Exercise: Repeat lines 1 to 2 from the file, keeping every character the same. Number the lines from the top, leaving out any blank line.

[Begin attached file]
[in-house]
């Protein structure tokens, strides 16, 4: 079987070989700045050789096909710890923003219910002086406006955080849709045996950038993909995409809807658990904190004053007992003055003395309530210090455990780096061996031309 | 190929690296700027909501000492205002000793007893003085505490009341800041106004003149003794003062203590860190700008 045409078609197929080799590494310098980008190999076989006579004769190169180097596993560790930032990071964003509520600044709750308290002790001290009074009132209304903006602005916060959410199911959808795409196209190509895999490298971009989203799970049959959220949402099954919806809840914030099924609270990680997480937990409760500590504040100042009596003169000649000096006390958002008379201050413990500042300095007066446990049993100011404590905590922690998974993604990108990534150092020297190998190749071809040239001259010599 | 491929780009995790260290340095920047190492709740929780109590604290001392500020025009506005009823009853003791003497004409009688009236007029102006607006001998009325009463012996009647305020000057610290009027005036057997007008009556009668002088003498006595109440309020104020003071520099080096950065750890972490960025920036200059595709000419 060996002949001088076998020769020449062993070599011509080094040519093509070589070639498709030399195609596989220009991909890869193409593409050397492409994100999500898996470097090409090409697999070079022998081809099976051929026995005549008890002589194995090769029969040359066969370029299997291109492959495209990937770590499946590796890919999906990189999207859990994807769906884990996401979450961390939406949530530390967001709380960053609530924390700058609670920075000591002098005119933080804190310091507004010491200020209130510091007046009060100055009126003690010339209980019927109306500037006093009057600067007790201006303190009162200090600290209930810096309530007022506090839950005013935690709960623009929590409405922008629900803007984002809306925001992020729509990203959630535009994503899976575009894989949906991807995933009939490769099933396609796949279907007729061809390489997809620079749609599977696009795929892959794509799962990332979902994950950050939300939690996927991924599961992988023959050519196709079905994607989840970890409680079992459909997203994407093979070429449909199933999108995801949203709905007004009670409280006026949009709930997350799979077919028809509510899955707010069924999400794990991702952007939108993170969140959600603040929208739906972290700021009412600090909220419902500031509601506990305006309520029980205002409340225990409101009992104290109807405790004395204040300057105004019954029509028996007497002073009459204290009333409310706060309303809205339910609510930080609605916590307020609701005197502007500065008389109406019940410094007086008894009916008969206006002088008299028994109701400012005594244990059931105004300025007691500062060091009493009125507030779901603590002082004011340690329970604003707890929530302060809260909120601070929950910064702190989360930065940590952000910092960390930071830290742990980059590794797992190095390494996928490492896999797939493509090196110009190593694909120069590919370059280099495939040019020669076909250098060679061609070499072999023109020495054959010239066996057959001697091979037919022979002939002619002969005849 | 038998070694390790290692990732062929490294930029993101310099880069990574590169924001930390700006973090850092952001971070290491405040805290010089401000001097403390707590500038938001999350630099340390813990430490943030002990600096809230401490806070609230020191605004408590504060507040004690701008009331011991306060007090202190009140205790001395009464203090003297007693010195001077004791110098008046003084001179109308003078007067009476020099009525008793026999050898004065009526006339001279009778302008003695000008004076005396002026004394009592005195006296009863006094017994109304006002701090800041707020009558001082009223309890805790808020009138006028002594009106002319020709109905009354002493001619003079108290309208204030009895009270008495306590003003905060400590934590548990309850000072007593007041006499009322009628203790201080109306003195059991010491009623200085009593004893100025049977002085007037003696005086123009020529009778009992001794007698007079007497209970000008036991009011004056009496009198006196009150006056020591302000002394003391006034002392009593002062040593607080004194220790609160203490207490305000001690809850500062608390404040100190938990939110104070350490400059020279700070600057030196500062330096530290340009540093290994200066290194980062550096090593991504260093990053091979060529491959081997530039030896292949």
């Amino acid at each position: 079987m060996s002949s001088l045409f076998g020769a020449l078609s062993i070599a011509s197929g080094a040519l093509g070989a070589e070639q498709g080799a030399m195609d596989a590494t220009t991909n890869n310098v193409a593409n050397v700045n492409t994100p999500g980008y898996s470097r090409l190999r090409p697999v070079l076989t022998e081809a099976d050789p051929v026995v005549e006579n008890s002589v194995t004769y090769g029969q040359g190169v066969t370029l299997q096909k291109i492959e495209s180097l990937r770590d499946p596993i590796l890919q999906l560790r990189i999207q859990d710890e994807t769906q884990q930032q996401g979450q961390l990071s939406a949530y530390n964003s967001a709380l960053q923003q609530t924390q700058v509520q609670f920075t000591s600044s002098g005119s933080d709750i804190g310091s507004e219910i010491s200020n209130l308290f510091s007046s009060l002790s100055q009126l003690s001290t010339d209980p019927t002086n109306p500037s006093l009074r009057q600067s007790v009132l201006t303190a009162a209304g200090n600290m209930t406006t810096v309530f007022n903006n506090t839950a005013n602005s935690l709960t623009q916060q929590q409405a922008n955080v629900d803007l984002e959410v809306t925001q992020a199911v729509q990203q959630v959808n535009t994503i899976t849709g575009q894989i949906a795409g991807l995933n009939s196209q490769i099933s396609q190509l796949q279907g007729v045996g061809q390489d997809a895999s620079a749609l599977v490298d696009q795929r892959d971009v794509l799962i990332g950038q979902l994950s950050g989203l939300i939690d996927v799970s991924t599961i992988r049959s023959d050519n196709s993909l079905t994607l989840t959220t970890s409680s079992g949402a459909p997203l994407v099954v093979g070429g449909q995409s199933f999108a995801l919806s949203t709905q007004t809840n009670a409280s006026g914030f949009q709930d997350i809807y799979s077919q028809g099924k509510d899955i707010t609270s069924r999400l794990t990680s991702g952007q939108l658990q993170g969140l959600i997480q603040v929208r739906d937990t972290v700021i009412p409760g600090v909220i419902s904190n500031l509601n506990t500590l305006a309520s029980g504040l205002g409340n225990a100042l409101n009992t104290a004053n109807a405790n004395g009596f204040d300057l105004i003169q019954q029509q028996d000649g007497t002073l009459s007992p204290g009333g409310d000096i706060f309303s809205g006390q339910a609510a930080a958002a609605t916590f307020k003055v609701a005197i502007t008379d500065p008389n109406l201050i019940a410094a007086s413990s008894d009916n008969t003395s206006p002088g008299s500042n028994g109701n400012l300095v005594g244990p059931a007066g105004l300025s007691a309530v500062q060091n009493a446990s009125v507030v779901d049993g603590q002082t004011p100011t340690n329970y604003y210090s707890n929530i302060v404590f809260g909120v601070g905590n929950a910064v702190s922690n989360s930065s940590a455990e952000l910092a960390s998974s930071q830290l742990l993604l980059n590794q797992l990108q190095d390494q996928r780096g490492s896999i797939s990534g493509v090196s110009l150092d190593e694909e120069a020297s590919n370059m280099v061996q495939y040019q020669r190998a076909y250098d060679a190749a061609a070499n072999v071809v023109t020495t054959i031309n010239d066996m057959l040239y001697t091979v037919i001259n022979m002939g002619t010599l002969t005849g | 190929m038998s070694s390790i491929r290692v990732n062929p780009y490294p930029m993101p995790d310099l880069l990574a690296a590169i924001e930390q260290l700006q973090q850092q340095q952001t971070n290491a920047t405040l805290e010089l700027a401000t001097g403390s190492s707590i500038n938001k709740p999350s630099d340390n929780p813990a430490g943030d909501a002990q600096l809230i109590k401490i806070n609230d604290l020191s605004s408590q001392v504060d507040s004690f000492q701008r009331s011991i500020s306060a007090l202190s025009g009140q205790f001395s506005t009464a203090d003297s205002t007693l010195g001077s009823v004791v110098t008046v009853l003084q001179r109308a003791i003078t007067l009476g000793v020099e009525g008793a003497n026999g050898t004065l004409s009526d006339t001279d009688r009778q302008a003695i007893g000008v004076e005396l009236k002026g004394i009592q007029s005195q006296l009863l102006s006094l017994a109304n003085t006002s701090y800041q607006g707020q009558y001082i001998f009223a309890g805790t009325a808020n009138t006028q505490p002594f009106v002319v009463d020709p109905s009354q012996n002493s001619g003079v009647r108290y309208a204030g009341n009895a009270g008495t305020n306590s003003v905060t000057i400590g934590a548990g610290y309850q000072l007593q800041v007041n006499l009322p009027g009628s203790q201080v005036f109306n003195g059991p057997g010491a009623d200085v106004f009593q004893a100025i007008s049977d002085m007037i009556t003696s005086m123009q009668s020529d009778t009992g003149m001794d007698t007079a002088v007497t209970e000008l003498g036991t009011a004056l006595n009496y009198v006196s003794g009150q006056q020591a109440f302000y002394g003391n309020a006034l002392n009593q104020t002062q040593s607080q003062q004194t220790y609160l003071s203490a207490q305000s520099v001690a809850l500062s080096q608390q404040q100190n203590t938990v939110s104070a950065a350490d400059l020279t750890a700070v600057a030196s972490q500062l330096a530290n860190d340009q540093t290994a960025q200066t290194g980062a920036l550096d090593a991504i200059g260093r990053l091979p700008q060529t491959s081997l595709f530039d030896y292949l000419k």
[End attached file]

[in-house]
């Protein structure tokens, strides 16, 4: 079987070989700045050789096909710890923003219910002086406006955080849709045996950038993909995409809807658990904190004053007992003055003395309530210090455990780096061996031309 | 190929690296700027909501000492205002000793007893003085505490009341800041106004003149003794003062203590860190700008 045409078609197929080799590494310098980008190999076989006579004769190169180097596993560790930032990071964003509520600044709750308290002790001290009074009132209304903006602005916060959410199911959808795409196209190509895999490298971009989203799970049959959220949402099954919806809840914030099924609270990680997480937990409760500590504040100042009596003169000649000096006390958002008379201050413990500042300095007066446990049993100011404590905590922690998974993604990108990534150092020297190998190749071809040239001259010599 | 491929780009995790260290340095920047190492709740929780109590604290001392500020025009506005009823009853003791003497004409009688009236007029102006607006001998009325009463012996009647305020000057610290009027005036057997007008009556009668002088003498006595109440309020104020003071520099080096950065750890972490960025920036200059595709000419 060996002949001088076998020769020449062993070599011509080094040519093509070589070639498709030399195609596989220009991909890869193409593409050397492409994100999500898996470097090409090409697999070079022998081809099976051929026995005549008890002589194995090769029969040359066969370029299997291109492959495209990937770590499946590796890919999906990189999207859990994807769906884990996401979450961390939406949530530390967001709380960053609530924390700058609670920075000591002098005119933080804190310091507004010491200020209130510091007046009060100055009126003690010339209980019927109306500037006093009057600067007790201006303190009162200090600290209930810096309530007022506090839950005013935690709960623009929590409405922008629900803007984002809306925001992020729509990203959630535009994503899976575009894989949906991807995933009939490769099933396609796949279907007729061809390489997809620079749609599977696009795929892959794509799962990332979902994950950050939300939690996927991924599961992988023959050519196709079905994607989840970890409680079992459909997203994407093979070429449909199933999108995801949203709905007004009670409280006026949009709930997350799979077919028809509510899955707010069924999400794990991702952007939108993170969140959600603040929208739906972290700021009412600090909220419902500031509601506990305006309520029980205002409340225990409101009992104290109807405790004395204040300057105004019954029509028996007497002073009459204290009333409310706060309303809205339910609510930080609605916590307020609701005197502007500065008389109406019940410094007086008894009916008969206006002088008299028994109701400012005594244990059931105004300025007691500062060091009493009125507030779901603590002082004011340690329970604003707890929530302060809260909120601070929950910064702190989360930065940590952000910092960390930071830290742990980059590794797992190095390494996928490492896999797939493509090196110009190593694909120069590919370059280099495939040019020669076909250098060679061609070499072999023109020495054959010239066996057959001697091979037919022979002939002619002969005849 | 038998070694390790290692990732062929490294930029993101310099880069990574590169924001930390700006973090850092952001971070290491405040805290010089401000001097403390707590500038938001999350630099340390813990430490943030002990600096809230401490806070609230020191605004408590504060507040004690701008009331011991306060007090202190009140205790001395009464203090003297007693010195001077004791110098008046003084001179109308003078007067009476020099009525008793026999050898004065009526006339001279009778302008003695000008004076005396002026004394009592005195006296009863006094017994109304006002701090800041707020009558001082009223309890805790808020009138006028002594009106002319020709109905009354002493001619003079108290309208204030009895009270008495306590003003905060400590934590548990309850000072007593007041006499009322009628203790201080109306003195059991010491009623200085009593004893100025049977002085007037003696005086123009020529009778009992001794007698007079007497209970000008036991009011004056009496009198006196009150006056020591302000002394003391006034002392009593002062040593607080004194220790609160203490207490305000001690809850500062608390404040100190938990939110104070350490400059020279700070600057030196500062330096530290340009540093290994200066290194980062550096090593991504260093990053091979060529491959081997530039030896292949």